French Verb AVOIR - to have. 3 Reasons you MUST Learn ALL its tenses NOW!

Learning this is the KEY to most French Verbs as it's Used AGAIN and AGAIN and AGAIN!

           The French verb AVOIR means to have.

To remember this imagine: you HAVE A VOW to keep.

AVOIR has many uses, besides meaning 'to have'. It is used to form:
  1. many common idiomatic expressions, and ...
  2. MOST compound tenses like 'I have eaten, we had spoken, she has danced ...'
  3. When learning French, using the compound tenses is an EASIER way to form the PAST TENSES than learning the imperfect tenses. (See below the table for more...)
Take 3 minutes to recite aloud ALL the conjugations of avoir below - by ROW and by (2) COLUMN... then learn the 3 reasons to commit it to memory NOW below the verb table...

to have: avoir
Imagine you A VOW to keep.    VERB CONJUGATION TABLE avoir    
Simple Tenses avoir

have / has
ai as a avons avez ont
Past Imperfect

avais avais avait avions aviez avaient
Simple Past
Passé Simple

eus eus eut eûmes eûtes eurent

will have
aurai auras aura aurons aurez auront

would have
aurais aurais aurait aurions auriez auraient

may have
aie aies ait ayons ayez aient
Compound Tenses avoir
past participle: eu
Present Perfect
Passé Composé

have had
ai eu as eu a eu avons eu avez eu ont eu
Past Perfect

had had
avais eu avais eu avait eu avions eu aviez eu avaient eu
Future Perfect
Futur Antérieur

will have had
aurai eu auras eu aura eu aurons eu aurez eu auront eu
Conditional Perfect
Conditionnel Passé

would have had
aurais eu aurais eu aurait eu aurions eu auriez eu auraient eu

aie ayons ayez

         The MOST IMPORTANT REASON to learn the FRENCH VERB AVOIR         

One of the GREAT things about the learning ALL the TENSES of avoir, as you can in this table, is that once you have learned the SIMPLE TENSES (the first part of the table), you will see that four of them are used to make the common COMPOUND TENSES (the second part of the table).

So, learn the SIMPLE tenses in the first part of the verb table, and see them repeated again in the Compound Tenses, in the second part of the table. With the compound tenses you just add the word eu (had) to all of them.

Furthermore those SAME SIMPLE TENSES are used for MOST COMPOUND tenses with MOST VERBS.

Learn them NOW, because you will use them AGAIN and AGAIN and AGAIN and AGAIN.

This is why I strongly encourage you to learn avoir in ALL its tenses NOW because it makes it so much easier to use these verbs in thousands of other verb conjugations!

Learn this table now, and you will EASILY construct the compound tenses for MOST FRENCH verbs. e.g.
  1. I HAVE eaten (present perfect or passé composé)
  2. you HAD jumped
  3. he WILL HAVE thought
  4. they WOULD HAVE listened
If you did not understand what I just wrote, read and re-read this until you have! It will make your future verb learning MUCH MUCH EASIER.

French for have is avoir

AVOIR is used to ask or say how old someone is: e.g.
Quel âge as-tu? Quel âge avez-vous?
How old are you?
J'ai trente ans
which literally means 'I HAVE thirty years', which would be 'I am thirty years old' in English.

French for have is avoir

French speakers 'have cold' or 'have heat' rather than ARE cold/hot etc.
Elle avait froid.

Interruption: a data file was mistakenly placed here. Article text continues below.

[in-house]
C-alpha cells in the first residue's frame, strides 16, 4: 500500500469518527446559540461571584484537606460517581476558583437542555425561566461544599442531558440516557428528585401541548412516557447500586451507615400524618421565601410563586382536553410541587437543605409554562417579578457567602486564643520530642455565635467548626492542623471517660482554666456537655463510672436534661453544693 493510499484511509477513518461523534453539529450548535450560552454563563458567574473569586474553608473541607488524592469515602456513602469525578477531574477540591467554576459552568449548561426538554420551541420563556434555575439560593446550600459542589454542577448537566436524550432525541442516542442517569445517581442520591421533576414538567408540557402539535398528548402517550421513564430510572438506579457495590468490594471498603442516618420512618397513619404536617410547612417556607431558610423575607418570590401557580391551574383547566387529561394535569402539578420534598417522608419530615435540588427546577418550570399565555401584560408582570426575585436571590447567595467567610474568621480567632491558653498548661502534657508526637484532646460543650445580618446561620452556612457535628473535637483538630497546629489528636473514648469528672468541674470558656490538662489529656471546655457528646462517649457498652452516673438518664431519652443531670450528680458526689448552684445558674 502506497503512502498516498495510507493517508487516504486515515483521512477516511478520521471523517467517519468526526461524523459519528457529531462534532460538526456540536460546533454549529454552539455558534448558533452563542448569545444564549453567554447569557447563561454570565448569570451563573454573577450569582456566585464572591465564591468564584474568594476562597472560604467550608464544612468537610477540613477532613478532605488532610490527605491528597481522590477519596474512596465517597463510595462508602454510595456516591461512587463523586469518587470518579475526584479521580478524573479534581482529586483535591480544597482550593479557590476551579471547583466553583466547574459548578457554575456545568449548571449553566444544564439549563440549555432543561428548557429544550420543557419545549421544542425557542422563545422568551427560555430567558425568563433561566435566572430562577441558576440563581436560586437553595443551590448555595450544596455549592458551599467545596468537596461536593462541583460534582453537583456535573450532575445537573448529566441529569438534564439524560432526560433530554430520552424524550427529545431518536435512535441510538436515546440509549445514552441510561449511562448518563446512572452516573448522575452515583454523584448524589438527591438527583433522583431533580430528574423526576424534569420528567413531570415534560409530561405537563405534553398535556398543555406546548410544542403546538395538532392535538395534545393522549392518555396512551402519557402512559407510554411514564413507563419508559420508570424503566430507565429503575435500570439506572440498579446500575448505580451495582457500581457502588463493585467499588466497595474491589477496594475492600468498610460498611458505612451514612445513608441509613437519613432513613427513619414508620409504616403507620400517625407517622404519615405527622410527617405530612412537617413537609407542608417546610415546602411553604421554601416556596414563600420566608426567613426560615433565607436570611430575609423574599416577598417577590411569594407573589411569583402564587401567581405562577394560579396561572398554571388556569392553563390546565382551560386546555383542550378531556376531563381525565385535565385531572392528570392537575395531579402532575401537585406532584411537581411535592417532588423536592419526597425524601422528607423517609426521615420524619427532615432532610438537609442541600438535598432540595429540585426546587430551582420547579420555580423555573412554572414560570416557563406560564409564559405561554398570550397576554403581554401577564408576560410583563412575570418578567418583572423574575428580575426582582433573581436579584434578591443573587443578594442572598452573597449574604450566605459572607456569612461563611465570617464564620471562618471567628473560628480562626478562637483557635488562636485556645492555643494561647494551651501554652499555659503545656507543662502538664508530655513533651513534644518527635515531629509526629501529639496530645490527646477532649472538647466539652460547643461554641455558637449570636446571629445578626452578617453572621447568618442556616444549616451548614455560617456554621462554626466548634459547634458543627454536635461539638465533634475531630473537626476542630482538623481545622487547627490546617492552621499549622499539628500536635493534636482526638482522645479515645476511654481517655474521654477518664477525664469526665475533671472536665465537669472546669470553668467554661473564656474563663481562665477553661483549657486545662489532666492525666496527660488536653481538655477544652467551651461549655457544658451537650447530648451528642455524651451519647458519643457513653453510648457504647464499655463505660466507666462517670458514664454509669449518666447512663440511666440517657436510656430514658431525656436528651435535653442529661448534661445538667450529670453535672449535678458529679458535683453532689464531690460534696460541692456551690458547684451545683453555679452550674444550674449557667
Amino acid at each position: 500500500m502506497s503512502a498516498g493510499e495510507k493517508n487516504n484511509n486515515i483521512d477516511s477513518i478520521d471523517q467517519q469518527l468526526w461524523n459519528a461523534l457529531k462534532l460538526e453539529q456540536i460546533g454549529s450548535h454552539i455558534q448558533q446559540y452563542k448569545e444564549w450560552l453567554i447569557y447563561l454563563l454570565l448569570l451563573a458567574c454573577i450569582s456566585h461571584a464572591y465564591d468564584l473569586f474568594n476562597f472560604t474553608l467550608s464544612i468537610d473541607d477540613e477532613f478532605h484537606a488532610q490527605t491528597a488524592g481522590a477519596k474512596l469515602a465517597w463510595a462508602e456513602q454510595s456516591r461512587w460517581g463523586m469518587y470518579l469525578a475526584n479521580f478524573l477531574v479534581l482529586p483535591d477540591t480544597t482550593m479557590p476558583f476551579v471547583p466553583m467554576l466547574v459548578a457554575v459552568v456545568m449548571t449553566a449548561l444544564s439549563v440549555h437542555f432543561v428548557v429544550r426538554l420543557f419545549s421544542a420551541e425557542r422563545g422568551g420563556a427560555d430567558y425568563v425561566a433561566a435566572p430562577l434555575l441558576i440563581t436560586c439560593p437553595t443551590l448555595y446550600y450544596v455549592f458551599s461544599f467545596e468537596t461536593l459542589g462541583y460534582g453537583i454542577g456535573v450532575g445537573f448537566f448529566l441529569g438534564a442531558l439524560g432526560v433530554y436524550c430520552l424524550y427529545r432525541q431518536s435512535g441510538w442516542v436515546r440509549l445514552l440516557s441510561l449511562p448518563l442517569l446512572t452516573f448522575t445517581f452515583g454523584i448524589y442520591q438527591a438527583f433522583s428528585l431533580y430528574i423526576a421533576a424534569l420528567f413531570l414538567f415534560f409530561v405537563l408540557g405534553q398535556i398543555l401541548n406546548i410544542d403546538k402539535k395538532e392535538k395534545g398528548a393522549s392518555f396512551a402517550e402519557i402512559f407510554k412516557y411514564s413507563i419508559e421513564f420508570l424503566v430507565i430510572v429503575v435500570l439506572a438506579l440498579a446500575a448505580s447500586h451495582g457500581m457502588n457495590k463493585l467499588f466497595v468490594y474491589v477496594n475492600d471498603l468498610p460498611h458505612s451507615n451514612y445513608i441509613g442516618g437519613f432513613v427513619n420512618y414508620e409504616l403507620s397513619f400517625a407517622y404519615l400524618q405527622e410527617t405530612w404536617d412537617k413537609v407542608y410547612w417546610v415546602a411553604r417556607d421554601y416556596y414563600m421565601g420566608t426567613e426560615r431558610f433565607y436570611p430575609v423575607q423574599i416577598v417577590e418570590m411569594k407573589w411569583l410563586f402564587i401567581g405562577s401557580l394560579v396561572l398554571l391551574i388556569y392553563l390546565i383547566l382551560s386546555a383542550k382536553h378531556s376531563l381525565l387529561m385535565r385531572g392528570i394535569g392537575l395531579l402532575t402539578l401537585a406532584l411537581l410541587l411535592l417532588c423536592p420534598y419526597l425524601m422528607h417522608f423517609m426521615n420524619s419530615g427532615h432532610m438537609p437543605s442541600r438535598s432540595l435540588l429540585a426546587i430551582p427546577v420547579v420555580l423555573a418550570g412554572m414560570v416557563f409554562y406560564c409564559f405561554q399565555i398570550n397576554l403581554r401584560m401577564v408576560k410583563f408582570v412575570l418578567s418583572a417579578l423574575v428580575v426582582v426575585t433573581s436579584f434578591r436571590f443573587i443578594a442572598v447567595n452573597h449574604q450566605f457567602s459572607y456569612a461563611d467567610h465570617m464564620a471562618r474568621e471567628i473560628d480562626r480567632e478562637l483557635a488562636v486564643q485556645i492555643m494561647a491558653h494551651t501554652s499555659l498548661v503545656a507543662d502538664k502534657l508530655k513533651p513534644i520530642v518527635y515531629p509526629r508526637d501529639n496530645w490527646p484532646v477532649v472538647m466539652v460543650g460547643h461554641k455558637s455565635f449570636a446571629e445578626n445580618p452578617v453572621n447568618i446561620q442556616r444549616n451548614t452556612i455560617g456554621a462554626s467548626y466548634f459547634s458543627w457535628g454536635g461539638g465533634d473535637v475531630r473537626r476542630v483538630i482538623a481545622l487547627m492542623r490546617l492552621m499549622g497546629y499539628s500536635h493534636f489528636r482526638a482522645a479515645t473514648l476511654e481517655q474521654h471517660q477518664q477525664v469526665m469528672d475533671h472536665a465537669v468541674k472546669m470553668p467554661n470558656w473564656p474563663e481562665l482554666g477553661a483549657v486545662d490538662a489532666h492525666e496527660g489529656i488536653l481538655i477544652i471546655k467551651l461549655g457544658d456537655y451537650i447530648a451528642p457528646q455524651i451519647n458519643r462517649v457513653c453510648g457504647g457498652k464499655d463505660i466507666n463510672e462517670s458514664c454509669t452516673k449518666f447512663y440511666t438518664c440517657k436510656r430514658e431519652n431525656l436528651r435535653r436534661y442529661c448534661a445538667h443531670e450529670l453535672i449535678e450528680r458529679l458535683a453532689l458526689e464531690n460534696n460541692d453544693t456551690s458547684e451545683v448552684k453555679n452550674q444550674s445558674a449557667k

She was cold. (Literally she HAD cold).
Likewise a French person would not say, "I am hungry", but would say, "I have hunger," which is j'ai faim.
Elle a peur.
She is frightened. (She has fear).

French for have is avoir

AVOIR is also used to form the compound tenses as you can see in the verb table above.

The compound tenses are an EASIER way to form the PAST TENSES when you are learning French. The reason is that you just need to learn the conjugations of AVOIR and onto this you can tack the past participle.

For example, consider the phrase 'I had eaten.' I had is j'ai (as you can see in the verb table above). Eaten in French is mangé.
So 'I had eaten' is 'j'ai mangé'.
Eaten' and mangé are called past participles.
Notice that mangé sounds just like the infinitive (to eat) which is manger.

The past participle of most ER verbs (which are 80% of French verbs) sounds just like the infinitive, so it is an easy way to form a past tense, especially of ER verbs.

This does not work for IR and RE verbs because their past participles are different sounding to the infinitive. You can see this in the verb table above - where the past participle of avoir is eu.

However, it is a useful tool that works most of the time for ER verbs, and you can use it as you build up your competence with all the verb tenses.


  • The French verb for have avoir is an auxiliary. An auxiliary is used to form other verb tenses e.g. I have been, I had run, we have asked etc
  • There are lots more fully conjugated verbs in the French Verbs List.
  • Repeating these verb tables of avoir aloud 10 times throughout the day will better embed the patterns into your subconscious, and into your long term memory.
  • Reciting aloud is a great way for you to practice your pronunciation, and helps you to memorize all the conjugations of avoir.

More Verbs like avoir to have ✔ 

   There are many more French Verb Tables like this one.

 ✔  Check out the other
top ten French verbs - the most important ones.

 ✔    etre

 ✔    aller

 ✔    tenir

 ✔    venir

 ✔    faire

 ✔    devoir

 ✔    pouvoir

 ✔    vouloir

 ✔    dire

 ✔    You can more easily remember words and verbs like the French for have avoir using the techniques of the world's Memory Masters.

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